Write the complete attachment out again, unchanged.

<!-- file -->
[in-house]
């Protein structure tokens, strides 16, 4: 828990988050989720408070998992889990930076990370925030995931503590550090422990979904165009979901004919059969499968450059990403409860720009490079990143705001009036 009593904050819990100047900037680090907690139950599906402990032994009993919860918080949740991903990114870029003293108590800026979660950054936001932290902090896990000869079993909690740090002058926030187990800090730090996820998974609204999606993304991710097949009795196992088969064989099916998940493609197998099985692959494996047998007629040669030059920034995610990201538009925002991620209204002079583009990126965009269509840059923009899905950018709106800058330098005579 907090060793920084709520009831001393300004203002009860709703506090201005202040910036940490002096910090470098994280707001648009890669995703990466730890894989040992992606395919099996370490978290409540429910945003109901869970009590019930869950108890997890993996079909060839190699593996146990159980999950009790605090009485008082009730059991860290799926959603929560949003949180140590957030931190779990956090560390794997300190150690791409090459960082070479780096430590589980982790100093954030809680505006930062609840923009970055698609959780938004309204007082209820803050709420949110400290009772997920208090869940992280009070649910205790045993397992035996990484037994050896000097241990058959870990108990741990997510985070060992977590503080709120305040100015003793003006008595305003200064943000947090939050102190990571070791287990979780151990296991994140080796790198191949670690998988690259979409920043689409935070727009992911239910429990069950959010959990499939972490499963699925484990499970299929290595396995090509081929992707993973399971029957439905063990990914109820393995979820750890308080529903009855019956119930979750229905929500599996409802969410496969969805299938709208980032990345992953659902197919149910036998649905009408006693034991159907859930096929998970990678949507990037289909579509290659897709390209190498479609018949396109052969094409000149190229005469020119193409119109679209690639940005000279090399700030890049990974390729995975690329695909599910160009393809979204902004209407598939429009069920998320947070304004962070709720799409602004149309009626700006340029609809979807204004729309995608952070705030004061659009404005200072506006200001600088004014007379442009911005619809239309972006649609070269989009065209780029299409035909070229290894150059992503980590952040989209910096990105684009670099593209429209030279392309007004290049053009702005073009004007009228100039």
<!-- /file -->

[in-house]
């Protein structure tokens, strides 16, 4: 828990988050989720408070998992889990930076990370925030995931503590550090422990979904165009979901004919059969499968450059990403409860720009490079990143705001009036 009593904050819990100047900037680090907690139950599906402990032994009993919860918080949740991903990114870029003293108590800026979660950054936001932290902090896990000869079993909690740090002058926030187990800090730090996820998974609204999606993304991710097949009795196992088969064989099916998940493609197998099985692959494996047998007629040669030059920034995610990201538009925002991620209204002079583009990126965009269509840059923009899905950018709106800058330098005579 907090060793920084709520009831001393300004203002009860709703506090201005202040910036940490002096910090470098994280707001648009890669995703990466730890894989040992992606395919099996370490978290409540429910945003109901869970009590019930869950108890997890993996079909060839190699593996146990159980999950009790605090009485008082009730059991860290799926959603929560949003949180140590957030931190779990956090560390794997300190150690791409090459960082070479780096430590589980982790100093954030809680505006930062609840923009970055698609959780938004309204007082209820803050709420949110400290009772997920208090869940992280009070649910205790045993397992035996990484037994050896000097241990058959870990108990741990997510985070060992977590503080709120305040100015003793003006008595305003200064943000947090939050102190990571070791287990979780151990296991994140080796790198191949670690998988690259979409920043689409935070727009992911239910429990069950959010959990499939972490499963699925484990499970299929290595396995090509081929992707993973399971029957439905063990990914109820393995979820750890308080529903009855019956119930979750229905929500599996409802969410496969969805299938709208980032990345992953659902197919149910036998649905009408006693034991159907859930096929998970990678949507990037289909579509290659897709390209190498479609018949396109052969094409000149190229005469020119193409119109679209690639940005000279090399700030890049990974390729995975690329695909599910160009393809979204902004209407598939429009069920998320947070304004962070709720799409602004149309009626700006340029609809979807204004729309995608952070705030004061659009404005200072506006200001600088004014007379442009911005619809239309972006649609070269989009065209780029299409035909070229290894150059992503980590952040989209910096990105684009670099593209429209030279392309007004290049053009702005073009004007009228100039």